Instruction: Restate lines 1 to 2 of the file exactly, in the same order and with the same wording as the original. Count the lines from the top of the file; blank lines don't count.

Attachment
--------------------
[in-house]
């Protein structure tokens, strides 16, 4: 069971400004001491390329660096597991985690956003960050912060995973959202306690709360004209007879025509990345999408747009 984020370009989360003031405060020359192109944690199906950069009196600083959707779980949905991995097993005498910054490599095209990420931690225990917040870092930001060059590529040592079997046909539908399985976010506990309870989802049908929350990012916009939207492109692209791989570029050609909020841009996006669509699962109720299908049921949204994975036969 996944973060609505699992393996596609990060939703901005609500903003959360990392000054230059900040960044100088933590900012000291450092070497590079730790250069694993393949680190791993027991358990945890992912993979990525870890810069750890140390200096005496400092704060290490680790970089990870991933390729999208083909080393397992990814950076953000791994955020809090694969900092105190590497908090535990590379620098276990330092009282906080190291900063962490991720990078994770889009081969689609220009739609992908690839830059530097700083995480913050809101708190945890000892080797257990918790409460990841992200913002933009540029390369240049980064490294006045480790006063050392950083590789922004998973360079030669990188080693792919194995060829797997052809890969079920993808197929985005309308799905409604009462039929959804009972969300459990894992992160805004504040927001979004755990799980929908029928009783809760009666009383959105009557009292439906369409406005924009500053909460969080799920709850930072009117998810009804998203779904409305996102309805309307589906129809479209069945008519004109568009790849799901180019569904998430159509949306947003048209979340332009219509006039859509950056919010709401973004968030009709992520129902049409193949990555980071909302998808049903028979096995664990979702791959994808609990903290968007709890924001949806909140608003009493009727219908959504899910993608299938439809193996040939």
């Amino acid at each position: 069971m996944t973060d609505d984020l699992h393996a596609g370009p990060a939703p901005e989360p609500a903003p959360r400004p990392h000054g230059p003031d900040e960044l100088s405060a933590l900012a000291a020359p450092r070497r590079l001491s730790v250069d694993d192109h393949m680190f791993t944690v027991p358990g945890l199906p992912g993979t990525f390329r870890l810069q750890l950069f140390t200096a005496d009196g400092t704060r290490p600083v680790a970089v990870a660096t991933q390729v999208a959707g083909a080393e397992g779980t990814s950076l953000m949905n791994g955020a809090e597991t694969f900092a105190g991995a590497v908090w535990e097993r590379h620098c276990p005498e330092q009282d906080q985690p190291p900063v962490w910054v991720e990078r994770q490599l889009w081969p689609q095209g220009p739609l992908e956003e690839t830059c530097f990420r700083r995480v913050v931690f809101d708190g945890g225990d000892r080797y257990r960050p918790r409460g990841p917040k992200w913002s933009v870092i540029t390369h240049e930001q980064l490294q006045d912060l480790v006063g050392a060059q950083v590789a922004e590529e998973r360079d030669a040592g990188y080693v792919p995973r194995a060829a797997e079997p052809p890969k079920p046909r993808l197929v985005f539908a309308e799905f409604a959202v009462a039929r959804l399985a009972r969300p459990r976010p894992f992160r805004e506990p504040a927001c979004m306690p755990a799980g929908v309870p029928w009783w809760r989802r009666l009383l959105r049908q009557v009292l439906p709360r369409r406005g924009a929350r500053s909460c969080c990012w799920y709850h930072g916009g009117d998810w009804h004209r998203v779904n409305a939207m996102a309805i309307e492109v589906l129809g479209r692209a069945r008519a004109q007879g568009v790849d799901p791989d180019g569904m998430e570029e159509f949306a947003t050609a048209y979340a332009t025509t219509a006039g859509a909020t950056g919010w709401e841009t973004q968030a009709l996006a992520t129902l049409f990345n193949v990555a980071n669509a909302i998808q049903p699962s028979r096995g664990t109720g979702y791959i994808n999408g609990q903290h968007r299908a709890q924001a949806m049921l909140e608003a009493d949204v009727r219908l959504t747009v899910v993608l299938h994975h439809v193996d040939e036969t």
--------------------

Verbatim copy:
[in-house]
């Protein structure tokens, strides 16, 4: 069971400004001491390329660096597991985690956003960050912060995973959202306690709360004209007879025509990345999408747009 984020370009989360003031405060020359192109944690199906950069009196600083959707779980949905991995097993005498910054490599095209990420931690225990917040870092930001060059590529040592079997046909539908399985976010506990309870989802049908929350990012916009939207492109692209791989570029050609909020841009996006669509699962109720299908049921949204994975036969 996944973060609505699992393996596609990060939703901005609500903003959360990392000054230059900040960044100088933590900012000291450092070497590079730790250069694993393949680190791993027991358990945890992912993979990525870890810069750890140390200096005496400092704060290490680790970089990870991933390729999208083909080393397992990814950076953000791994955020809090694969900092105190590497908090535990590379620098276990330092009282906080190291900063962490991720990078994770889009081969689609220009739609992908690839830059530097700083995480913050809101708190945890000892080797257990918790409460990841992200913002933009540029390369240049980064490294006045480790006063050392950083590789922004998973360079030669990188080693792919194995060829797997052809890969079920993808197929985005309308799905409604009462039929959804009972969300459990894992992160805004504040927001979004755990799980929908029928009783809760009666009383959105009557009292439906369409406005924009500053909460969080799920709850930072009117998810009804998203779904409305996102309805309307589906129809479209069945008519004109568009790849799901180019569904998430159509949306947003048209979340332009219509006039859509950056919010709401973004968030009709992520129902049409193949990555980071909302998808049903028979096995664990979702791959994808609990903290968007709890924001949806909140608003009493009727219908959504899910993608299938439809193996040939």